Additionally, Level 3 argued that the scope of Charter’s traffic exchange should cover all Internet traffic, including CDN (Content Delivery Network) traffic. The company also argued that Charter’s policy should more explicitly prohibit either peer from discriminating against peering traffic for any reason based on origin, destination or type of traffic.


Level 3 has been in talks with Charter regarding setting up a peering arrangement. As part of those talks, Charter said it would consider Level 3’s concerns. Level 3 and Charter have not yet signed or announced an equally satisfactory peering agreement.


Level 3 has been aggressively pursuing new interconnection agreements. Over the past year, it has secured pacts with a number of large telcos and cable operators, including Comcast, Verizon and AT&T.




Rapidscale Partners with Convergia

October 28, 2015 | By M8 Trix Communications


Last month, RapidScale, a worldwide leader in managed cloud solutions announced that they have settled on a partnership agreement with Convergia, one of the main privately held, end-to-end global providers of voice, Internet and data services. Convergia and RapidScale are partnering in order to extend the capabilities of both companies in offering Cloud Services to international customers. The platforms Convergia will be employing for its worldwide launch of Cloud Services involve RapidScale’s Partner Certification Program.


Convergia will integrate RapidScale’s Cloud Services Platform into its portfolio. This includes Desktop as a Service “CloudDesktop”, Microsoft Exchange “Enterprise CloudMail and SMB CloudMail”, Disaster Recovery as a Service “CloudStorage and CloudFailover”, and Infrastructure as a Service “CloudServer”.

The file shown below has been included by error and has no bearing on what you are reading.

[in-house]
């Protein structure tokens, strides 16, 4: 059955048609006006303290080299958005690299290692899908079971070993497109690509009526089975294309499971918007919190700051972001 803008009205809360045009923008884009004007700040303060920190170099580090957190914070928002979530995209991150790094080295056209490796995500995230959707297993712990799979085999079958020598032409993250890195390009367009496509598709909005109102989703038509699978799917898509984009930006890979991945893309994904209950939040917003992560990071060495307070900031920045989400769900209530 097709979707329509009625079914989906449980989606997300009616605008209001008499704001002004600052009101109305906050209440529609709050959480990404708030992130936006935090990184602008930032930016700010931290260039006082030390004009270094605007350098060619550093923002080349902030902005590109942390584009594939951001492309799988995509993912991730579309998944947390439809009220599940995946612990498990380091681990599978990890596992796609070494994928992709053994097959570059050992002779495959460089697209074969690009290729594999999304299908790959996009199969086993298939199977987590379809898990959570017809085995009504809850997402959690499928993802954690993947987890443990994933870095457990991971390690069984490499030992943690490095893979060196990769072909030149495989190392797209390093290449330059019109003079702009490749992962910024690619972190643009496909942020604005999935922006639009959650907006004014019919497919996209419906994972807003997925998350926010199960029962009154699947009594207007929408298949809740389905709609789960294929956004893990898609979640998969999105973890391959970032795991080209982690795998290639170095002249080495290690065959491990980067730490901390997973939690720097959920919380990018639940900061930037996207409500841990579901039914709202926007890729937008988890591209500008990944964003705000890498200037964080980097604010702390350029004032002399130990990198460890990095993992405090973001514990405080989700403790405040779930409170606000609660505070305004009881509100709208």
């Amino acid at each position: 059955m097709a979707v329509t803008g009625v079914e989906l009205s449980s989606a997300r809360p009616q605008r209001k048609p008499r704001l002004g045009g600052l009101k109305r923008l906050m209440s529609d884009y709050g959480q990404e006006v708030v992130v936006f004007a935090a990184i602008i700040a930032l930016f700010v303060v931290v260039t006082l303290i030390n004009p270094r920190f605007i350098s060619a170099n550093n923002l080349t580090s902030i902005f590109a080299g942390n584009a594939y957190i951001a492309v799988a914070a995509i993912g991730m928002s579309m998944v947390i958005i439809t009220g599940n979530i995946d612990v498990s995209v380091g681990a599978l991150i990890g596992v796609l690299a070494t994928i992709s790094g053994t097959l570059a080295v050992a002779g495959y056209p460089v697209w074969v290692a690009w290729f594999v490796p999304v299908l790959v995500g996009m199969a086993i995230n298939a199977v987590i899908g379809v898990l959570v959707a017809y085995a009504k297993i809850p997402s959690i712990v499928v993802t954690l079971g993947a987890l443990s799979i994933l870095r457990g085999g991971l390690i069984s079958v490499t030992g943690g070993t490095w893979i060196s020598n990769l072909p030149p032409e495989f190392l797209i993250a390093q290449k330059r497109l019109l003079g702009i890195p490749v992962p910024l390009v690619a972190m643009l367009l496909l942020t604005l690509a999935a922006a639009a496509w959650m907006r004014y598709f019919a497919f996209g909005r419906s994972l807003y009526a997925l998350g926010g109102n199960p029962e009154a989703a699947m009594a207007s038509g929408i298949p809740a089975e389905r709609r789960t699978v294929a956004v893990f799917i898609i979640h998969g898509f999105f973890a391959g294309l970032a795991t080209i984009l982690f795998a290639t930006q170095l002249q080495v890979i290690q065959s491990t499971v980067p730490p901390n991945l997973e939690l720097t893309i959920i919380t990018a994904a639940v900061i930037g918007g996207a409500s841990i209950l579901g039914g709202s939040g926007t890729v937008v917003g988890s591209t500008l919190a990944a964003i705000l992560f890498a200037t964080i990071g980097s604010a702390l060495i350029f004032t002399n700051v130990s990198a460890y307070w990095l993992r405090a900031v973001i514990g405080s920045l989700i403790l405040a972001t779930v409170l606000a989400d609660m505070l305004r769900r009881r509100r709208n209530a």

RapidScale’s cloud solutions are supported by enterprise-level infrastructure and safeguarded with government-grade security. Their intention is to provide fully managed offerings that allow organizations to transition to an anxiety-free setting with all day and night monitoring and 24x7x365 U.S.-based support. RapidScale’s virtual desktop environment has high-speed performance with total customizability for any size organization. A virtual environment can diminish an organization’s CapEx by nearly 56% per year with complete synchronization to a BYOD business model.


CEO of RapidScale, Randy Jeter, says, “This is exciting for the future of Cloud as the one thing missing from great solutions platforms is often great services, which is what we are both committed to providing each and every customer.” Jeter explained that he regards this partnership as a win for both companies. RapidScale is aiming to expand its services, data centers, and market-leading Cloud Platforms throughout the world while Convergia is aiming to supplement their existing services portfolio. The partnership also presents both companies with the chance to build on the quickly approaching demand for the Internet of Things “IoT” service provider model.


Convergia’s cutting-edge fiber optic network encompasses more than 50 countries across four continents, joining over150 points of presence, including a total portfolio of telecommunication services accessible in Argentina, Canada, Chile, Mexico, Peru, United States, Uruguay and Venezuela. Based in Montreal, they comprise a part of a seven billion dollar group of companies with more than 6,000 employees in over 50 countries. Including RapidScale’s cloud solutions will provide a competitive advantage in the marketplace as enterprises worldwide start to adopt the cloud.


RapidScale focuses on engineering the future of computing, but also pursues a “We Care” attitude that goes into all aspects of the business including the design, testing, and implementation processes.